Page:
A short while ago Twisted's trac installation was changed to reject new tickets
from anyone except a special white listed group.
As of yesterday I have reverted this change, (and turned the spam filter back
on). If you experience any issues trying to post, or notice and spam, please
feel free to reach out to me.
hoping someone can answer this question-
i can't seem to get my logging right while using supervisord
i'm not using twisted logging, just the regular python logging infrastructure.
the two end-results I've had:
- everything double-logs into twistd.log & /var/log/supervisor.log
- anything this is `print`'ed appears in my twistd.log , but none of the `log.debug()` lines appear
the end result I want, is for debug info from the twisted process to be recorded in a single file
Dear Twisted Developers,
As a quick introduction, my name is Rob Oakes. I'm the lead developer
for a company called Guru Labs. I'm writing for two reasons:
# Reason 1: Thank You
First and foremost, I'm writing to express thanks for creating an
excellent framework. We use Twisted extensively in our infrastructure,
and it is typically our go-to tool for any sort of custom server.
The other two reasons have to do with some questions about the
development of Twisted. Before I dive into those, however, let me
provide some background.
For the better part of a year, we've been using some code out of the
websockets (twisted.web.websockets.WebsocketsResource) branch to wrap a
trio of custom protocols we use in one of our web based products. I
know that the code is still pre-release, but we've generally found it
to be stable and work very well.
# Reason Two: Websockets Development
This brings me to the second reason I'm writing. Over the past year, it
seems as though the development on the Twisted websockets branch has
stalled. We would like to unstall it. For this reason, Guru Labs would
be interested in:
1.) Contracting with one of the core Twisted devs of Twisted who might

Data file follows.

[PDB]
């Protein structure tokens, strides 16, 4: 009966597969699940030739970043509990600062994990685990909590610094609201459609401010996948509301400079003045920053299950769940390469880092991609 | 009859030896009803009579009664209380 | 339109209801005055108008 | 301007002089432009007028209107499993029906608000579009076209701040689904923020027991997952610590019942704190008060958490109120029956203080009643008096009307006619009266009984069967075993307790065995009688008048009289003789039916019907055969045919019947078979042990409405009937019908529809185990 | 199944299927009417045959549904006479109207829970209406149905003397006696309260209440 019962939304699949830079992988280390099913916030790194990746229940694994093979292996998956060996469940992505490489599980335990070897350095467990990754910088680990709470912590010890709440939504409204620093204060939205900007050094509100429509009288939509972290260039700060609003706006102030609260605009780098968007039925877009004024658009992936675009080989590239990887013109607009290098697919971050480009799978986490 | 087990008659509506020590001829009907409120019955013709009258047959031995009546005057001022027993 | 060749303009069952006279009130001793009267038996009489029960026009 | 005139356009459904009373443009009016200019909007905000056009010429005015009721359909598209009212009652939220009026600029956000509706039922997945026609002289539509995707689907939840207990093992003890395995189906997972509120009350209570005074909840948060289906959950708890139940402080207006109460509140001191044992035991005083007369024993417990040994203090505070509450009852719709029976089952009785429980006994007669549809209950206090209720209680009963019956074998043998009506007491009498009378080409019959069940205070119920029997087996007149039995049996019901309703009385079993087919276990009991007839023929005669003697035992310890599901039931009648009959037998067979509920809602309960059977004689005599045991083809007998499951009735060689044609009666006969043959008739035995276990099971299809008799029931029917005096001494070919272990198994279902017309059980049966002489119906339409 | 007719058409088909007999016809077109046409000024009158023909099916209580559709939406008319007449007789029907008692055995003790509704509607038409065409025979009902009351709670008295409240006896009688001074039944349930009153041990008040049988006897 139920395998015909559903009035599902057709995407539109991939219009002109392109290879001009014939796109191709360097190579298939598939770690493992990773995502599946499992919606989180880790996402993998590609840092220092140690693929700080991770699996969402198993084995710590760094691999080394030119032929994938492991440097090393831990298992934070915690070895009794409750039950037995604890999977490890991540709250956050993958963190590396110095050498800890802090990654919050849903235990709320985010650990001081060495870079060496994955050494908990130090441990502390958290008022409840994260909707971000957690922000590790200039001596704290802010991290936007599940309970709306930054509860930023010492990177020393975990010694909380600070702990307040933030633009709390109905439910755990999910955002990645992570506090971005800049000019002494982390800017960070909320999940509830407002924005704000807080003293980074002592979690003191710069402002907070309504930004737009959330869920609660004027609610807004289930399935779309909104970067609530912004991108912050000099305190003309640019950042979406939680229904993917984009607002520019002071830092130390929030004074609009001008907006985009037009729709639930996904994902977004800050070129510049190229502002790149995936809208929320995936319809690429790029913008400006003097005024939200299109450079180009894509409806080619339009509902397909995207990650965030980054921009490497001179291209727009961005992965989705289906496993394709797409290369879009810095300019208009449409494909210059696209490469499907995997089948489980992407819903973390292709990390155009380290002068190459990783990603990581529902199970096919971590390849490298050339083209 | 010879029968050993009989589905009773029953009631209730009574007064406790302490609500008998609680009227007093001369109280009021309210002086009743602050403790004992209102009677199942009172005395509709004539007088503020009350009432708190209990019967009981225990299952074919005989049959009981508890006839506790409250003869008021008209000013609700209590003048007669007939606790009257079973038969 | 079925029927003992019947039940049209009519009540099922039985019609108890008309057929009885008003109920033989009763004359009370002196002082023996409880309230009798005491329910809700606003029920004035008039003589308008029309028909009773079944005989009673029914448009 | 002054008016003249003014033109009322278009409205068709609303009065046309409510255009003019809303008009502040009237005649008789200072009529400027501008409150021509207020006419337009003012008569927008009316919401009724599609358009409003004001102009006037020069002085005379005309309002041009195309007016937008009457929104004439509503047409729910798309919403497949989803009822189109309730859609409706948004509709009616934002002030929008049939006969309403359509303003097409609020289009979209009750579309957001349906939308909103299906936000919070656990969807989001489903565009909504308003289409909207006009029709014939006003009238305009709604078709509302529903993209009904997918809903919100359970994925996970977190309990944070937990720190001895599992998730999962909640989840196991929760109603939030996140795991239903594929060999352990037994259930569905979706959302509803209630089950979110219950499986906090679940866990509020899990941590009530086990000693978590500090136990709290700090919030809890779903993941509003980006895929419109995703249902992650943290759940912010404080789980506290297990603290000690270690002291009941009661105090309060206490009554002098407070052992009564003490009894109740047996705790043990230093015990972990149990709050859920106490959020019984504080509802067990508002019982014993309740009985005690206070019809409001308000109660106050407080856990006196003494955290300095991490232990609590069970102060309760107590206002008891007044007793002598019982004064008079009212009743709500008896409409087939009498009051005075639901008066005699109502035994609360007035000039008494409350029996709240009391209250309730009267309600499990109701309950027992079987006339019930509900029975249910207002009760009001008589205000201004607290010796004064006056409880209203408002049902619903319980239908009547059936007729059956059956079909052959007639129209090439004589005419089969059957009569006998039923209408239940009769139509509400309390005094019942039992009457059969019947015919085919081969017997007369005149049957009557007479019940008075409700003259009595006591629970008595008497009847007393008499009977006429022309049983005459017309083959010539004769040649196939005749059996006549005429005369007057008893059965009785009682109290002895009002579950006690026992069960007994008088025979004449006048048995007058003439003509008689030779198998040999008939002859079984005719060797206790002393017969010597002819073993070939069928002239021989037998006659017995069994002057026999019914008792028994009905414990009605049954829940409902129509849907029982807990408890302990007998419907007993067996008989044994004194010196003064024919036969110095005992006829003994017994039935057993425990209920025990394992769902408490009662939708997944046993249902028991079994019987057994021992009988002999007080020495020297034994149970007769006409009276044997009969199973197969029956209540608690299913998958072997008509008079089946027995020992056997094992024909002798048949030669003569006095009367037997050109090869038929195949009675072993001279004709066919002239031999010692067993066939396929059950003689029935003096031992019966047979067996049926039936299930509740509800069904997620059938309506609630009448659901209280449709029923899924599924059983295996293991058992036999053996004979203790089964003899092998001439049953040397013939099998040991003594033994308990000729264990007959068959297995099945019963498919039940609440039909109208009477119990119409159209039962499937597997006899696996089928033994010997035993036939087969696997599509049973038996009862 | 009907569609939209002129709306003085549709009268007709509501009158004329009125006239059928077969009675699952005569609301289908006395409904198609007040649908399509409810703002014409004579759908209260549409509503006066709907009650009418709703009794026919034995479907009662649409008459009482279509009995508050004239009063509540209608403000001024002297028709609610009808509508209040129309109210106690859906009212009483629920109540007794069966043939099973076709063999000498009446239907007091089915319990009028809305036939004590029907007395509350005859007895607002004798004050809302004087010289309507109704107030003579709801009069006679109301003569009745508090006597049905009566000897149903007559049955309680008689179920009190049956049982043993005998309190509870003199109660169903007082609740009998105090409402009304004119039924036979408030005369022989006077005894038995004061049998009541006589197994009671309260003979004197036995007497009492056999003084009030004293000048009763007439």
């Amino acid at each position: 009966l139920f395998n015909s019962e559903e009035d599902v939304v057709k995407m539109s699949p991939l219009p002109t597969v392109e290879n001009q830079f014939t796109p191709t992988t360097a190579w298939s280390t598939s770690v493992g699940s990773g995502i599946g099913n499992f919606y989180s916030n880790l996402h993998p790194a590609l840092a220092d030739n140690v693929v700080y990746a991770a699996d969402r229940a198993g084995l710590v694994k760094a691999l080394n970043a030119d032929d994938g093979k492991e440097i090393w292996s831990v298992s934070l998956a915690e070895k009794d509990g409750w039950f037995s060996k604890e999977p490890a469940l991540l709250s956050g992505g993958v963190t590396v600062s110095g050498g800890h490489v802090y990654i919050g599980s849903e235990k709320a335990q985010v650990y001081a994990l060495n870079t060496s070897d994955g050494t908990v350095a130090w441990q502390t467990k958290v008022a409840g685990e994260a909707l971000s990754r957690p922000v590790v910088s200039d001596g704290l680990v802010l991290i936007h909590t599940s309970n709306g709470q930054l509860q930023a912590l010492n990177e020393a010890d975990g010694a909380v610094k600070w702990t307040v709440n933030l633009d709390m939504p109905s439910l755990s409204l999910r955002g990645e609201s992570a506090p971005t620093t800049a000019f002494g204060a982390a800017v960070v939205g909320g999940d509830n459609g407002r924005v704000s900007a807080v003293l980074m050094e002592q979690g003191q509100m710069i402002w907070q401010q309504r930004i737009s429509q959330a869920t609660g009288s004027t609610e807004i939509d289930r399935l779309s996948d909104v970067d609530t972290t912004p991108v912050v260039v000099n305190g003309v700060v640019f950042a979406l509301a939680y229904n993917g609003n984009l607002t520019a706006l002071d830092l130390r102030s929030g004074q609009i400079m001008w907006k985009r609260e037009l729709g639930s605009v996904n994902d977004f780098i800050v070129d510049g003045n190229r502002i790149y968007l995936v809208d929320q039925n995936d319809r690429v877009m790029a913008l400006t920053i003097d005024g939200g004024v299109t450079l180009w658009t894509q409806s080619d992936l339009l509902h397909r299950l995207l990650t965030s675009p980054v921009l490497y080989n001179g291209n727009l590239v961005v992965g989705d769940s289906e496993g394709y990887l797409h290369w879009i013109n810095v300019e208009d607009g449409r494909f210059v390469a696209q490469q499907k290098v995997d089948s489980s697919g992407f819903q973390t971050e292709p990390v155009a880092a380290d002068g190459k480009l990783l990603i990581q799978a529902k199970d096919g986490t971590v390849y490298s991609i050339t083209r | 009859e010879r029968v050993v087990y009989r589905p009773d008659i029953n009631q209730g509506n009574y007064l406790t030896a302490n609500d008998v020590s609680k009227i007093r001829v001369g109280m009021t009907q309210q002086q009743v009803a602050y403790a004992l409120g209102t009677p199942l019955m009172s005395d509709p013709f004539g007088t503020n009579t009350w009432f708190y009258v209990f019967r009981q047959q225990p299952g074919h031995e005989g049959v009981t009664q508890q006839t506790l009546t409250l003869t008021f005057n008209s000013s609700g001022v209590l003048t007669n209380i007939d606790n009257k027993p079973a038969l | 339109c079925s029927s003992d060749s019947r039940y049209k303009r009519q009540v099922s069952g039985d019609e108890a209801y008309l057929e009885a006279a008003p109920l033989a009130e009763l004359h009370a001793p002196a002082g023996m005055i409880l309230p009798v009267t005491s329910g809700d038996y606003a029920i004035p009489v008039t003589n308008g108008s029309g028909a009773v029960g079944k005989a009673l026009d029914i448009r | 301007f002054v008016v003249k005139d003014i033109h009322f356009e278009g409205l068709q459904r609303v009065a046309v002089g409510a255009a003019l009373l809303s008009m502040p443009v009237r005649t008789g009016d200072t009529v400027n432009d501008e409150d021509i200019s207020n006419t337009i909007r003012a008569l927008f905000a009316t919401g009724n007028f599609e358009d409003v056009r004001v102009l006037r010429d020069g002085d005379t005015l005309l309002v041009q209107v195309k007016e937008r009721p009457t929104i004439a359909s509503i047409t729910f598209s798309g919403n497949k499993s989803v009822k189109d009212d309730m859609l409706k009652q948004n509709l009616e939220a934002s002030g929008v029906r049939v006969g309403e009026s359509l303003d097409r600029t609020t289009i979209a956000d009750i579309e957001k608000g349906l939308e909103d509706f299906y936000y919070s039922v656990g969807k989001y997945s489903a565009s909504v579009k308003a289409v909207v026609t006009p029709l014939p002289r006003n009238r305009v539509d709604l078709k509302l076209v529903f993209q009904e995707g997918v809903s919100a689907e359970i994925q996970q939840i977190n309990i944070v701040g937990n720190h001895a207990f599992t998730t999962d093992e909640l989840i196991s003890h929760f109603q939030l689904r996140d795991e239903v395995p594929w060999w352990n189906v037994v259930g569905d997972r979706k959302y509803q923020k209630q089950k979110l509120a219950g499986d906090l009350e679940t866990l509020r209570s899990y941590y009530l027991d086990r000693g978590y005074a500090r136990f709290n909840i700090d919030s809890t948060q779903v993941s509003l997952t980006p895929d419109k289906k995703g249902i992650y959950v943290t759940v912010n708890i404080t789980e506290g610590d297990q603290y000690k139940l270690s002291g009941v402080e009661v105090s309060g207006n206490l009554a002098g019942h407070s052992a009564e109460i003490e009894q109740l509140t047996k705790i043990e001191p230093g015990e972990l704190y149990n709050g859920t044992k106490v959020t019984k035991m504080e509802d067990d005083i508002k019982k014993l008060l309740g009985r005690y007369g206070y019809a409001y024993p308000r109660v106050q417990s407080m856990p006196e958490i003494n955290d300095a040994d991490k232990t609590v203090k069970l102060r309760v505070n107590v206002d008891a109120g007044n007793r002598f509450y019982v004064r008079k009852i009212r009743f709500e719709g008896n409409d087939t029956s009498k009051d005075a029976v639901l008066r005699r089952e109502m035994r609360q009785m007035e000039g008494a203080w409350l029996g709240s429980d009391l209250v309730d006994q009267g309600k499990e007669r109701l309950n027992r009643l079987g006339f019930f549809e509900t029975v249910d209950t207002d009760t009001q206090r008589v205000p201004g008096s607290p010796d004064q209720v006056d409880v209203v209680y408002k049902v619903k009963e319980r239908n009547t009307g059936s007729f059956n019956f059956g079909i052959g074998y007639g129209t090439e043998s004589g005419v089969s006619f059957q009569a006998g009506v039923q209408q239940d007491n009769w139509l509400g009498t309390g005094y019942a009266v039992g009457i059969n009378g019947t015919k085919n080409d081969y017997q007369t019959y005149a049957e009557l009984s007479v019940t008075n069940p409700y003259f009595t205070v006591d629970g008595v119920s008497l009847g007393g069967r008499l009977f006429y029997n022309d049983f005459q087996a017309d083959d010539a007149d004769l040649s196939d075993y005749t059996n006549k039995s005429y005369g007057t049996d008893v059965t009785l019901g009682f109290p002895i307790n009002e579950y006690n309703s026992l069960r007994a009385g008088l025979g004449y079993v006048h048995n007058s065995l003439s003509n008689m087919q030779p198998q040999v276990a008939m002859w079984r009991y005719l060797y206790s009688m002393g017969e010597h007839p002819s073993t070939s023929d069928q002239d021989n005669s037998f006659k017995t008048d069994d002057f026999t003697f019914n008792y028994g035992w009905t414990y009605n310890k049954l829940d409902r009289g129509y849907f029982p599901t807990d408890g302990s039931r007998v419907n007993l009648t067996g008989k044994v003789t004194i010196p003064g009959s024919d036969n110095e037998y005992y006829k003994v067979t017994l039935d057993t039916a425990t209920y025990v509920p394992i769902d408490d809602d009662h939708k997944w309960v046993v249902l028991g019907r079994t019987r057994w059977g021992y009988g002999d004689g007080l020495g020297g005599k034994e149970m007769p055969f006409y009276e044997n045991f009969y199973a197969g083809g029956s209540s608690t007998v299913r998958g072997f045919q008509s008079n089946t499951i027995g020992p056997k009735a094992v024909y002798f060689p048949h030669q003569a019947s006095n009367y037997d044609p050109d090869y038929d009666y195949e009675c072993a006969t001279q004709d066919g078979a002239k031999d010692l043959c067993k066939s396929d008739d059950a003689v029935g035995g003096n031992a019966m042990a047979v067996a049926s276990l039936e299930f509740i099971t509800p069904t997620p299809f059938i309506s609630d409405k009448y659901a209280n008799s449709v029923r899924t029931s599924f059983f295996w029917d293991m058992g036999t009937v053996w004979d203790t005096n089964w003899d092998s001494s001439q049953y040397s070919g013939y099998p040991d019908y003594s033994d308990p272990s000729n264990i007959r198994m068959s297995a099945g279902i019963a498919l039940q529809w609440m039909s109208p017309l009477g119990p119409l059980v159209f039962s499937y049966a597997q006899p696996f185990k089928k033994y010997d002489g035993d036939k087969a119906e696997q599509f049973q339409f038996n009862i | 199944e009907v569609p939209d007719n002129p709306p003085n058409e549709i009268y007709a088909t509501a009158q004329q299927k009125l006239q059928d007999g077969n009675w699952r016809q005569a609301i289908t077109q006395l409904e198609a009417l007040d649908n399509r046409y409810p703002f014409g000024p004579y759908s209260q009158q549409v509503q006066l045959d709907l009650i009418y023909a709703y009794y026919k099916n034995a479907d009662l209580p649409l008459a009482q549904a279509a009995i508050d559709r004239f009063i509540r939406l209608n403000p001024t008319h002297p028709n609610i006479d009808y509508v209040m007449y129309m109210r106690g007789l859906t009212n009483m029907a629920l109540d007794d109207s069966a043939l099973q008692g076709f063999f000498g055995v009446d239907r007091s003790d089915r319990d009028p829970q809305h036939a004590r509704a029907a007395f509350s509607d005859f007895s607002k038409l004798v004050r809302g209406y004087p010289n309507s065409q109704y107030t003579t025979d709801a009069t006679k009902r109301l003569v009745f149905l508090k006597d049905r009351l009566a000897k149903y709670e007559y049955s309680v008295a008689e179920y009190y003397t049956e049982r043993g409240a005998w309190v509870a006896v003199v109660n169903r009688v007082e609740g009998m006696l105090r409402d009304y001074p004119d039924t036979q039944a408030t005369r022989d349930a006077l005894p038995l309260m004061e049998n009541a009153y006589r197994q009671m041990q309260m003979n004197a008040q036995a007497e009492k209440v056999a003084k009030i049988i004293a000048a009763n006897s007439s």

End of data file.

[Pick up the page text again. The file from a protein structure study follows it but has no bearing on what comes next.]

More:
be interested in finishing the implementation of the websockets
wrappers (resolving the issues described in ticket 4173) or another
party. We are happy to pay hourly rates, set a bounty, make a donation
to the Twisted project ... whatever.
A stable implementation of websockets available in Twisted Web is a
priority to us, and if it's a matter of money, we are happy to throw
money where it might be needed. (If this of interest, please contact me
off-list at roakes(a)gurulabs.com.)
2.) Assigning a Guru Labs developer (probably me) who might complete
I've been studying the issues which are still open (specifically 4173),
and the various branches associated with websocket development
(websocket-4173-3 and websocket-4173-4) and it seems that most of the
major concerns are related to the manner in which websocket connections
Assuming that someone else doesn't step forward ... I've already merged
the most recent version of trunk with these branches, but I've found
myself with several questions on how to best continue with the work.
a. Which of the two websocket branches should be used as the basis for
On GitHub, websocket-4173-4 is marked as closed with a note telling the
contributor to see the contribution guidelines. There are also several
additions to the code which do not follow Twisted conventions (as I
understand them). The last set of commits also seem to come from
approximately the same time.
websocket-4173-4 includes code which attempts to resolve issues noted
in 4173 that is not present in 4173-3, but there aren't really any
comments to determine if this should be incorporated or not. At this
point, I'm really not familiar enough with the code to draw my own
b. In general, the protocol wrapper seems to work quite well. However
when merged with the most recent version of trunk (post twisted 14),
I've been seeing frequent unhandled deferred errors. The most common
"twisted.internet.error.ConnectionLost: Connection to the other side
was lost in a non-clean fashion: Connection lost"
It happens when:
* Connections are closed from the server, using transport.loseConnection
* Connections do not transmit a "close" frame prior to disconnecting
* To reiterate, this issue only started appearing after merging the
websocket code with Twisted 14. The previous version of Twisted we were
using (Twisted 12.3 worked flawlessly.)
No error is raised if the client correctly closes the connection or
when using non-browser based clients (like the Python ws4py websocket
We mostly see the exception when the objects are garbage collected
(based upon the deferred documentation at
another way, we see a whole string of errors upon stopping the reactor.
Despite the exception, we don't see any errors in the browser client.
Also somewhat frustratingly, the traceback isn't terribly helpful. This